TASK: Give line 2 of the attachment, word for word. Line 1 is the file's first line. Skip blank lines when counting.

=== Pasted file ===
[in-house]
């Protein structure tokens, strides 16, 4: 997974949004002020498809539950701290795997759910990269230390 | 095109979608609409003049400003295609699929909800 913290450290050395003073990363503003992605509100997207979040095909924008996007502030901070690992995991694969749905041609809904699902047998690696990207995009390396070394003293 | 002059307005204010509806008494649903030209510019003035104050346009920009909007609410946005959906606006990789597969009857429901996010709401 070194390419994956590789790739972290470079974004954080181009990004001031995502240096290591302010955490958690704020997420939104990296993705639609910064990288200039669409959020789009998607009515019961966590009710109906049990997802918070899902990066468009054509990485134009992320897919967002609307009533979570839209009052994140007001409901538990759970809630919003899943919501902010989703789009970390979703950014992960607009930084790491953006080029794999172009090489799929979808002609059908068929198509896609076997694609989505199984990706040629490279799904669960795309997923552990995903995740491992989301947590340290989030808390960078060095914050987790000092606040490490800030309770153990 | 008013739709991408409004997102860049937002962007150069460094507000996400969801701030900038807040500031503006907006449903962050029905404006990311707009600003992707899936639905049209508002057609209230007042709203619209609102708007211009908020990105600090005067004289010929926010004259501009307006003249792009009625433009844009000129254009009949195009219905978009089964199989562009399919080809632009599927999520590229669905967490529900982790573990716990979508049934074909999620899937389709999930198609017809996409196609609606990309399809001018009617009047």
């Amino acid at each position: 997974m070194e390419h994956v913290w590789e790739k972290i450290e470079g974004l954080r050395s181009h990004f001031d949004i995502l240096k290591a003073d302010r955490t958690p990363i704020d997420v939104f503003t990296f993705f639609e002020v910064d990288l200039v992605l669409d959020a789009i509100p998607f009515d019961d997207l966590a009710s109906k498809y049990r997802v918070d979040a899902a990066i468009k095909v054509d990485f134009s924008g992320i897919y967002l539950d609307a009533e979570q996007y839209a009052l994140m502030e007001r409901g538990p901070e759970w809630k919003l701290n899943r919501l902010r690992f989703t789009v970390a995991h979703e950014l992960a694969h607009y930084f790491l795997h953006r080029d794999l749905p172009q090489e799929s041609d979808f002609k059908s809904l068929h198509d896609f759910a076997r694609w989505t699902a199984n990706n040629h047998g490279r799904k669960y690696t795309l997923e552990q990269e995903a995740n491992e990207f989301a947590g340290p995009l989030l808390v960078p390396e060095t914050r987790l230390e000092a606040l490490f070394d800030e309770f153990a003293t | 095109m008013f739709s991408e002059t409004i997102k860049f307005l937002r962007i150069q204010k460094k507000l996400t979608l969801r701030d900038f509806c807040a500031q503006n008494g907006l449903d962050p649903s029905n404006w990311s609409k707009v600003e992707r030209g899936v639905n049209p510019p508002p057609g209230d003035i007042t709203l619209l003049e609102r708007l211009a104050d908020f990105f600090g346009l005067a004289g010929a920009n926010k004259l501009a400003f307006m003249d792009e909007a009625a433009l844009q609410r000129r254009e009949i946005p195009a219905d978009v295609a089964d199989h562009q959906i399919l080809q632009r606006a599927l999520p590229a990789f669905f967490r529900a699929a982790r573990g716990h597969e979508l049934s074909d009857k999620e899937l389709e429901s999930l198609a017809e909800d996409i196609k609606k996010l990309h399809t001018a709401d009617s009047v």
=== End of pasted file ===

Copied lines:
């Protein structure tokens, strides 16, 4: 997974949004002020498809539950701290795997759910990269230390 | 095109979608609409003049400003295609699929909800 913290450290050395003073990363503003992605509100997207979040095909924008996007502030901070690992995991694969749905041609809904699902047998690696990207995009390396070394003293 | 002059307005204010509806008494649903030209510019003035104050346009920009909007609410946005959906606006990789597969009857429901996010709401 070194390419994956590789790739972290470079974004954080181009990004001031995502240096290591302010955490958690704020997420939104990296993705639609910064990288200039669409959020789009998607009515019961966590009710109906049990997802918070899902990066468009054509990485134009992320897919967002609307009533979570839209009052994140007001409901538990759970809630919003899943919501902010989703789009970390979703950014992960607009930084790491953006080029794999172009090489799929979808002609059908068929198509896609076997694609989505199984990706040629490279799904669960795309997923552990995903995740491992989301947590340290989030808390960078060095914050987790000092606040490490800030309770153990 | 008013739709991408409004997102860049937002962007150069460094507000996400969801701030900038807040500031503006907006449903962050029905404006990311707009600003992707899936639905049209508002057609209230007042709203619209609102708007211009908020990105600090005067004289010929926010004259501009307006003249792009009625433009844009000129254009009949195009219905978009089964199989562009399919080809632009599927999520590229669905967490529900982790573990716990979508049934074909999620899937389709999930198609017809996409196609609606990309399809001018009617009047």